EEG rhythms can provide insight into the brain’s function. And researchers can use it to diagnose and monitor various brain disorders. They are also of interest to researchers studying brain function and the effects of multiple interventions on brain activity.
The researchers of our microdosing study couldn’t pinpoint how these EEG rhythm changes correlated to certain behaviours. But it’s clear microdosing is doing something beyond a mere placebo effect.
The Science behind Microdosing vs. Placebo
In partnership with the Maastricht Programme, the UK-based Beckley Foundation conducted a study on microdosing in a laboratory.
The first of its kind, researchers had participants microdose LSD or a placebo. Researchers took blood samples every hour and detected changes using an ELISA test. (ELISA stands for enzyme-linked immunosorbent assay, a type of diagnostic test that researchers use to detect the presence of a specific substance).
The result? Researchers found changes in the brain-derived neurotrophic factor (BDNF).
BDNF plays a crucial role in developing and maintaining the nervous system. We know it has several other essential functions in the body.
For example, researchers believe it regulates mood, learning, and memory. It may also have a role in developing some mental disorders, such as depression and anxiety.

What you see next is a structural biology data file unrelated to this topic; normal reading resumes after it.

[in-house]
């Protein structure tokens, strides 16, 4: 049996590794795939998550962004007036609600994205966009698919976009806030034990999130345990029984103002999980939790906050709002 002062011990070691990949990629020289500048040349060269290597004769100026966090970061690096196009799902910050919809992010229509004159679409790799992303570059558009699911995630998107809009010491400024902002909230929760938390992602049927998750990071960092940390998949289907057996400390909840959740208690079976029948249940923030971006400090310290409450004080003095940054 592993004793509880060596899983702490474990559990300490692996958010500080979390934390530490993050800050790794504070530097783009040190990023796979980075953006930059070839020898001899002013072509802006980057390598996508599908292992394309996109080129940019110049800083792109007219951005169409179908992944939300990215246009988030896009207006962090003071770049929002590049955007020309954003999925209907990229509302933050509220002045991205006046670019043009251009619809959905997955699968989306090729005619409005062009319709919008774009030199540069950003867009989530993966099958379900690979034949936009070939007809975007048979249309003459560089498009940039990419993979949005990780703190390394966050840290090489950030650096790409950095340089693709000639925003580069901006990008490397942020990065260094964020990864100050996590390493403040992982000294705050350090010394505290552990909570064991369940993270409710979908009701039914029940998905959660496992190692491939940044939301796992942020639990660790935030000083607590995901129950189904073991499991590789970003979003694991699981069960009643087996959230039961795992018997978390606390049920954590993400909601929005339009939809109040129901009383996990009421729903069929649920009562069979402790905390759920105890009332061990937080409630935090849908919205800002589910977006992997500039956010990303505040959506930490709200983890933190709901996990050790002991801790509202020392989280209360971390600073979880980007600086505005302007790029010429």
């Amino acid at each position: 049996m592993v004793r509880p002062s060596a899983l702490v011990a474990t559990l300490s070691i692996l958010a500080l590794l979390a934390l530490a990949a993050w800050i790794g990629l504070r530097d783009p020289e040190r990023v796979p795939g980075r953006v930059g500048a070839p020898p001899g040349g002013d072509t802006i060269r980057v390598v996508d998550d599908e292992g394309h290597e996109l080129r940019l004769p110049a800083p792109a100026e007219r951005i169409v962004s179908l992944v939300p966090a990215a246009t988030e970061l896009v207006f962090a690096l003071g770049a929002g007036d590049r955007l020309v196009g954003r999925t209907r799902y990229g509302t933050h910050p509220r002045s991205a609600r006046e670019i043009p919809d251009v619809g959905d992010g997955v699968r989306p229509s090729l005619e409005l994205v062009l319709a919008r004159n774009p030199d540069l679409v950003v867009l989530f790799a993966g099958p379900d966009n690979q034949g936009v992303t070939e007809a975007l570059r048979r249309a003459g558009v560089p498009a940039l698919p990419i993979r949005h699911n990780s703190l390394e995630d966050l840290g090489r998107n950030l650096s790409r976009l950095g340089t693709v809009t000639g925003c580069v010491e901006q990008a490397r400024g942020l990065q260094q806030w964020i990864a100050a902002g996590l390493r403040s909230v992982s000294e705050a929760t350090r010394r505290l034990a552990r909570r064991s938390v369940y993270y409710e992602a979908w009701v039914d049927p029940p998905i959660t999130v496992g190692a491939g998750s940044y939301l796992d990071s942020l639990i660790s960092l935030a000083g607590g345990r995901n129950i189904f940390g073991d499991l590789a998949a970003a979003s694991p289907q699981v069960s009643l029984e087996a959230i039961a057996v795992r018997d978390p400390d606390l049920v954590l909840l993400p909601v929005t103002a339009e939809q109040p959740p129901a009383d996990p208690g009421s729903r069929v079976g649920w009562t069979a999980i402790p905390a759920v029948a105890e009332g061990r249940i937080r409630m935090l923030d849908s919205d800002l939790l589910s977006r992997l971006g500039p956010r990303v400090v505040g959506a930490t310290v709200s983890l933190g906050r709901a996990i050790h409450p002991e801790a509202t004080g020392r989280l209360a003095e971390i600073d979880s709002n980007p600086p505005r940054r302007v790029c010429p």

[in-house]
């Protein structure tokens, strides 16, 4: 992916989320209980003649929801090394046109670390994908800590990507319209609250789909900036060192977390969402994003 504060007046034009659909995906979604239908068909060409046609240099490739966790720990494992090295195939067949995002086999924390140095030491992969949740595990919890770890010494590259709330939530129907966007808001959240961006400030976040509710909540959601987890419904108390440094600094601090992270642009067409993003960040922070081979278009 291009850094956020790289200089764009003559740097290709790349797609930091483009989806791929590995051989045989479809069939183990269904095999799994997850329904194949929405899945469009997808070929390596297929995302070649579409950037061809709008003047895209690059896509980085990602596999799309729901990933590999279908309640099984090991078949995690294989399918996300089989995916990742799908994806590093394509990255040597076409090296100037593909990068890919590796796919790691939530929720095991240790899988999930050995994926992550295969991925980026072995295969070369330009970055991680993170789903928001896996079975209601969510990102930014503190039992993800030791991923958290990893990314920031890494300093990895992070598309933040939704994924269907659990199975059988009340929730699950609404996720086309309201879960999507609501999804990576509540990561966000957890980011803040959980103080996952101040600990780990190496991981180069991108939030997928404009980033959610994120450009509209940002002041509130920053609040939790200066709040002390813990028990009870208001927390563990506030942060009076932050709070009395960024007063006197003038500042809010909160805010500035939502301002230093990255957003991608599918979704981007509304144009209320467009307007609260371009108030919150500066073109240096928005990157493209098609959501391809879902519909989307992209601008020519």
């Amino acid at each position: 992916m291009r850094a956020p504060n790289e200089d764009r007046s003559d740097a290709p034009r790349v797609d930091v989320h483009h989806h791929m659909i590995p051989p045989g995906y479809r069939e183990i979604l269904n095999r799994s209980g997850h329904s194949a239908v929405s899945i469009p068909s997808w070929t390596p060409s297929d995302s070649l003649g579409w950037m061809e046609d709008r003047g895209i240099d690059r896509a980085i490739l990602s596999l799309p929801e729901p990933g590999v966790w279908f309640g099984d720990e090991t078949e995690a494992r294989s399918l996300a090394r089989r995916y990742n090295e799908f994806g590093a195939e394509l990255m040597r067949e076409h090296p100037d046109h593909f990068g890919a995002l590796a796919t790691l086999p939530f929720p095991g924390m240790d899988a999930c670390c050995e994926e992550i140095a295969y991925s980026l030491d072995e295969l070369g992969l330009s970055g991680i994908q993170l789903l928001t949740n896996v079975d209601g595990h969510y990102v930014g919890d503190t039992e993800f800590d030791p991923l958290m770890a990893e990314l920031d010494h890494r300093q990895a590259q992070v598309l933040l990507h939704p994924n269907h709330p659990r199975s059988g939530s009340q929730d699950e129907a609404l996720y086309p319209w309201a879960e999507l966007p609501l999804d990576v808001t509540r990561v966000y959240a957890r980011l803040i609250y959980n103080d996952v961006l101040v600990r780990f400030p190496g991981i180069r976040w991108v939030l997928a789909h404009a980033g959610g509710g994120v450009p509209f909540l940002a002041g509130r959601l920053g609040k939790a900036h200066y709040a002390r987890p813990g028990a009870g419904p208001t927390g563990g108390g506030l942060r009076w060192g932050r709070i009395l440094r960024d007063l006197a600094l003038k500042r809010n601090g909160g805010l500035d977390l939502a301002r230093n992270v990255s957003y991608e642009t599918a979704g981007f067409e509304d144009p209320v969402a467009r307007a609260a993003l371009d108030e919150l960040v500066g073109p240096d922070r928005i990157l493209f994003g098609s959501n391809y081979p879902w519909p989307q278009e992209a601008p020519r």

Researchers did not find these changes in the BDNF in the placebo-control group.
While we always welcome more collaborating research, this Beckley study is fundamental in understanding how microdosing goes beyond mere placebo. (This study also found pain-killing properties, further proving that microdosing is not a placebo.)
Microdosing vs Placebo
Are you looking for a way to boost your focus and memory? Microdosing may be the answer you’re looking for!
It’s clear that microdosing produces brain changes, but do these changes translate into greater focus or lesser anxiety? By influencing the part of the brain that regulates our mood, learning, and memory, microdosing can play a positive role.
Overall, microdosing protocols set the foundation for positive brain changes. And once we think and feel these brain changes, we can change our behaviour to be more productive or less anxious.
In other words, research indicates that when it comes to microdosing vs placebo, microdosing wins.